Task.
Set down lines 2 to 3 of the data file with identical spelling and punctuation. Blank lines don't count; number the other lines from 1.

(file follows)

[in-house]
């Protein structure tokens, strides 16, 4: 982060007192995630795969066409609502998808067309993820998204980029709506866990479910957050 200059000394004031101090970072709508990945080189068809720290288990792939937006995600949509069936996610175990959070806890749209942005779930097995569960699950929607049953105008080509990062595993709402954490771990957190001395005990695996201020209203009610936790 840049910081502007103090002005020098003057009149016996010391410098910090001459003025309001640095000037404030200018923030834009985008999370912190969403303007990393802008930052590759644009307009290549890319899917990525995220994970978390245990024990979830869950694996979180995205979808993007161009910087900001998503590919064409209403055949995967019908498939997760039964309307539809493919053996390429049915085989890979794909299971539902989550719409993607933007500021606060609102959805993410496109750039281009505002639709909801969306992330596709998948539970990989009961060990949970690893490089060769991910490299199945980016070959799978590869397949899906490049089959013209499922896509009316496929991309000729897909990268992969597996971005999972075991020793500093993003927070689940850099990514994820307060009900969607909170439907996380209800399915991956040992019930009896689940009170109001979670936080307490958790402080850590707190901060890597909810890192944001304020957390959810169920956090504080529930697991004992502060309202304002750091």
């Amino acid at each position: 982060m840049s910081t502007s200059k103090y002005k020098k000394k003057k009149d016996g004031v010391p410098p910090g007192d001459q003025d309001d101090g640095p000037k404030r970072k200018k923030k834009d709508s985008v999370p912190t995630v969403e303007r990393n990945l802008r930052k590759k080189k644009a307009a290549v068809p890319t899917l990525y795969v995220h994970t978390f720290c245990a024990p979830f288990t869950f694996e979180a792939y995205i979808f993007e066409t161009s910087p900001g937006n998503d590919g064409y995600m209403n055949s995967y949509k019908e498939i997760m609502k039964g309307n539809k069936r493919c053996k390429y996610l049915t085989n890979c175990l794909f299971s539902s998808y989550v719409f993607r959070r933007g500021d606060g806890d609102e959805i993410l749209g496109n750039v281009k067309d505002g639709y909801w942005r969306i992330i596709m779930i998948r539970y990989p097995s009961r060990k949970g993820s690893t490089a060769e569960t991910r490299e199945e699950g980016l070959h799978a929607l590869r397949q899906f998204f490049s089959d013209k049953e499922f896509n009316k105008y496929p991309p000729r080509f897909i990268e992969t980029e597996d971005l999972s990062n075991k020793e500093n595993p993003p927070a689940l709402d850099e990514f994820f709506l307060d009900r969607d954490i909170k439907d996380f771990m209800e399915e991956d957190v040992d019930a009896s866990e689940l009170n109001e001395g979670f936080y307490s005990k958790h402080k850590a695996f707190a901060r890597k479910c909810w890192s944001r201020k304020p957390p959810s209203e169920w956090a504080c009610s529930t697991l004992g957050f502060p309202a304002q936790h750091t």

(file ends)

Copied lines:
């Protein structure tokens, strides 16, 4: 982060007192995630795969066409609502998808067309993820998204980029709506866990479910957050 200059000394004031101090970072709508990945080189068809720290288990792939937006995600949509069936996610175990959070806890749209942005779930097995569960699950929607049953105008080509990062595993709402954490771990957190001395005990695996201020209203009610936790 840049910081502007103090002005020098003057009149016996010391410098910090001459003025309001640095000037404030200018923030834009985008999370912190969403303007990393802008930052590759644009307009290549890319899917990525995220994970978390245990024990979830869950694996979180995205979808993007161009910087900001998503590919064409209403055949995967019908498939997760039964309307539809493919053996390429049915085989890979794909299971539902989550719409993607933007500021606060609102959805993410496109750039281009505002639709909801969306992330596709998948539970990989009961060990949970690893490089060769991910490299199945980016070959799978590869397949899906490049089959013209499922896509009316496929991309000729897909990268992969597996971005999972075991020793500093993003927070689940850099990514994820307060009900969607909170439907996380209800399915991956040992019930009896689940009170109001979670936080307490958790402080850590707190901060890597909810890192944001304020957390959810169920956090504080529930697991004992502060309202304002750091």
């Amino acid at each position: 982060m840049s910081t502007s200059k103090y002005k020098k000394k003057k009149d016996g004031v010391p410098p910090g007192d001459q003025d309001d101090g640095p000037k404030r970072k200018k923030k834009d709508s985008v999370p912190t995630v969403e303007r990393n990945l802008r930052k590759k080189k644009a307009a290549v068809p890319t899917l990525y795969v995220h994970t978390f720290c245990a024990p979830f288990t869950f694996e979180a792939y995205i979808f993007e066409t161009s910087p900001g937006n998503d590919g064409y995600m209403n055949s995967y949509k019908e498939i997760m609502k039964g309307n539809k069936r493919c053996k390429y996610l049915t085989n890979c175990l794909f299971s539902s998808y989550v719409f993607r959070r933007g500021d606060g806890d609102e959805i993410l749209g496109n750039v281009k067309d505002g639709y909801w942005r969306i992330i596709m779930i998948r539970y990989p097995s009961r060990k949970g993820s690893t490089a060769e569960t991910r490299e199945e699950g980016l070959h799978a929607l590869r397949q899906f998204f490049s089959d013209k049953e499922f896509n009316k105008y496929p991309p000729r080509f897909i990268e992969t980029e597996d971005l999972s990062n075991k020793e500093n595993p993003p927070a689940l709402d850099e990514f994820f709506l307060d009900r969607d954490i909170k439907d996380f771990m209800e399915e991956d957190v040992d019930a009896s866990e689940l009170n109001e001395g979670f936080y307490s005990k958790h402080k850590a695996f707190a901060r890597k479910c909810w890192s944001r201020k304020p957390p959810s209203e169920w956090a504080c009610s529930t697991l004992g957050f502060p309202a304002q936790h750091t």